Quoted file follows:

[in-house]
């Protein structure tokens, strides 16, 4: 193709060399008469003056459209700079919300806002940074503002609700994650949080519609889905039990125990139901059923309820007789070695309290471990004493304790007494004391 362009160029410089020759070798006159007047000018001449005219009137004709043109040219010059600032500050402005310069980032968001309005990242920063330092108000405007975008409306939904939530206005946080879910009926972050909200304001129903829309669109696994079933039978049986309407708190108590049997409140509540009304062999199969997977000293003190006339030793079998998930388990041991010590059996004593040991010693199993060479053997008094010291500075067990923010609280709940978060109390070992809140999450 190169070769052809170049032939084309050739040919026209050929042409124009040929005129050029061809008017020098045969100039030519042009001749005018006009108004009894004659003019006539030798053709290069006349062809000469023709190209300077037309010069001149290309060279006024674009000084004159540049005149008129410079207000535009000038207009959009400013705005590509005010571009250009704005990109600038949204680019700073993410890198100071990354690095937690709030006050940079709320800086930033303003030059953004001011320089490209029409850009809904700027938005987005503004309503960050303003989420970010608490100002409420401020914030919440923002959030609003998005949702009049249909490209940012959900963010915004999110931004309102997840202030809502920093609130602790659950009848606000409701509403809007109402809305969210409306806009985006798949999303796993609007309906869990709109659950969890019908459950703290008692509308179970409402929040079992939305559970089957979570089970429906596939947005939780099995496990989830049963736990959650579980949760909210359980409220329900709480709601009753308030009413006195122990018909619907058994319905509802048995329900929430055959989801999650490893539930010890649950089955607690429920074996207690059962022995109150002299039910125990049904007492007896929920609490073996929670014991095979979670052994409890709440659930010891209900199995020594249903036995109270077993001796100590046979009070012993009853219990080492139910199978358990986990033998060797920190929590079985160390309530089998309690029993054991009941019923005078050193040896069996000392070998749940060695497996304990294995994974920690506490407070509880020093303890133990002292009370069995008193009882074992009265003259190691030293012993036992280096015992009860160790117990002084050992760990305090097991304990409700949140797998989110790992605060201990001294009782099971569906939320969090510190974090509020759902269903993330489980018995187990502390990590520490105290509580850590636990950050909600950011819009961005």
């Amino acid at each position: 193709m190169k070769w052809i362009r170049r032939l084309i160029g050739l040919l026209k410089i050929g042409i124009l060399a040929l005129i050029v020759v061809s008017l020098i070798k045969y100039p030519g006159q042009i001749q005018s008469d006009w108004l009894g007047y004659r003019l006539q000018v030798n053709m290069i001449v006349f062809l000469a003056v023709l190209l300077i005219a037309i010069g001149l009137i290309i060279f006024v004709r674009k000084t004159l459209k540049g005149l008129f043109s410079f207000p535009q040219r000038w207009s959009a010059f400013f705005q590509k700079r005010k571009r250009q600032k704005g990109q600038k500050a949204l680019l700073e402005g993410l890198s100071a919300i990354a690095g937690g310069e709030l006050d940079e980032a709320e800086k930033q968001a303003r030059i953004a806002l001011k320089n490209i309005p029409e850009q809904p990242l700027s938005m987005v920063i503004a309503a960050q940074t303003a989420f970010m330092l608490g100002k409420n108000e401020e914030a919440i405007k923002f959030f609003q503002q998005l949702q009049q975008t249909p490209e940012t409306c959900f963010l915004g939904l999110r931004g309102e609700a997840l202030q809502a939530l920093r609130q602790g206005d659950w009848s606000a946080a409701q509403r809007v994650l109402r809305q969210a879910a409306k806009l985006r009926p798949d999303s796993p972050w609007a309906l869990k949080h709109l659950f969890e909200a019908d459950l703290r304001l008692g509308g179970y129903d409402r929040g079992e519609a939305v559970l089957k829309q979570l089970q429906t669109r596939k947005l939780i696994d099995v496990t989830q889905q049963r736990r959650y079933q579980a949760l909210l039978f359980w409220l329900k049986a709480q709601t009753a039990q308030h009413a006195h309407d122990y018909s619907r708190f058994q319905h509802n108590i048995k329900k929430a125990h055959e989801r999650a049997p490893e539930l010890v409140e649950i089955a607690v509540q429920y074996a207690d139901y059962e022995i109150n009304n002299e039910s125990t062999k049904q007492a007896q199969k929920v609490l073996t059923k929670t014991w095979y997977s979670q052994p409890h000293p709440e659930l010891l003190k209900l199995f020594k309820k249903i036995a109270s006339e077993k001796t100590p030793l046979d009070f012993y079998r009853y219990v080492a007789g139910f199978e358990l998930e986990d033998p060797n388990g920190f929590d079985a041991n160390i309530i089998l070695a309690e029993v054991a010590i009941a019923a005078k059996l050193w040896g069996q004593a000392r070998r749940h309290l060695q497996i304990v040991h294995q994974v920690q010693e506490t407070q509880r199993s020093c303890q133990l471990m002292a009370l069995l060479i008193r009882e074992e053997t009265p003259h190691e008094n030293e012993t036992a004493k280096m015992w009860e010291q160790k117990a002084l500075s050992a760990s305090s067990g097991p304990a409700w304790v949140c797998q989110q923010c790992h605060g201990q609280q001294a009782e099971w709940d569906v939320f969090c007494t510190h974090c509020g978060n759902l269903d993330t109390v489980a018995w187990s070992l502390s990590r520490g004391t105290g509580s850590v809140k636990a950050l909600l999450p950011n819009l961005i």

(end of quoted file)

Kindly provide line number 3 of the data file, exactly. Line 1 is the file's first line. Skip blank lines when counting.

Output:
């Amino acid at each position: 193709m190169k070769w052809i362009r170049r032939l084309i160029g050739l040919l026209k410089i050929g042409i124009l060399a040929l005129i050029v020759v061809s008017l020098i070798k045969y100039p030519g006159q042009i001749q005018s008469d006009w108004l009894g007047y004659r003019l006539q000018v030798n053709m290069i001449v006349f062809l000469a003056v023709l190209l300077i005219a037309i010069g001149l009137i290309i060279f006024v004709r674009k000084t004159l459209k540049g005149l008129f043109s410079f207000p535009q040219r000038w207009s959009a010059f400013f705005q590509k700079r005010k571009r250009q600032k704005g990109q600038k500050a949204l680019l700073e402005g993410l890198s100071a919300i990354a690095g937690g310069e709030l006050d940079e980032a709320e800086k930033q968001a303003r030059i953004a806002l001011k320089n490209i309005p029409e850009q809904p990242l700027s938005m987005v920063i503004a309503a960050q940074t303003a989420f970010m330092l608490g100002k409420n108000e401020e914030a919440i405007k923002f959030f609003q503002q998005l949702q009049q975008t249909p490209e940012t409306c959900f963010l915004g939904l999110r931004g309102e609700a997840l202030q809502a939530l920093r609130q602790g206005d659950w009848s606000a946080a409701q509403r809007v994650l109402r809305q969210a879910a409306k806009l985006r009926p798949d999303s796993p972050w609007a309906l869990k949080h709109l659950f969890e909200a019908d459950l703290r304001l008692g509308g179970y129903d409402r929040g079992e519609a939305v559970l089957k829309q979570l089970q429906t669109r596939k947005l939780i696994d099995v496990t989830q889905q049963r736990r959650y079933q579980a949760l909210l039978f359980w409220l329900k049986a709480q709601t009753a039990q308030h009413a006195h309407d122990y018909s619907r708190f058994q319905h509802n108590i048995k329900k929430a125990h055959e989801r999650a049997p490893e539930l010890v409140e649950i089955a607690v509540q429920y074996a207690d139901y059962e022995i109150n009304n002299e039910s125990t062999k049904q007492a007896q199969k929920v609490l073996t059923k929670t014991w095979y997977s979670q052994p409890h000293p709440e659930l010891l003190k209900l199995f020594k309820k249903i036995a109270s006339e077993k001796t100590p030793l046979d009070f012993y079998r009853y219990v080492a007789g139910f199978e358990l998930e986990d033998p060797n388990g920190f929590d079985a041991n160390i309530i089998l070695a309690e029993v054991a010590i009941a019923a005078k059996l050193w040896g069996q004593a000392r070998r749940h309290l060695q497996i304990v040991h294995q994974v920690q010693e506490t407070q509880r199993s020093c303890q133990l471990m002292a009370l069995l060479i008193r009882e074992e053997t009265p003259h190691e008094n030293e012993t036992a004493k280096m015992w009860e010291q160790k117990a002084l500075s050992a760990s305090s067990g097991p304990a409700w304790v949140c797998q989110q923010c790992h605060g201990q609280q001294a009782e099971w709940d569906v939320f969090c007494t510190h974090c509020g978060n759902l269903d993330t109390v489980a018995w187990s070992l502390s990590r520490g004391t105290g509580s850590v809140k636990a950050l909600l999450p950011n819009l961005i």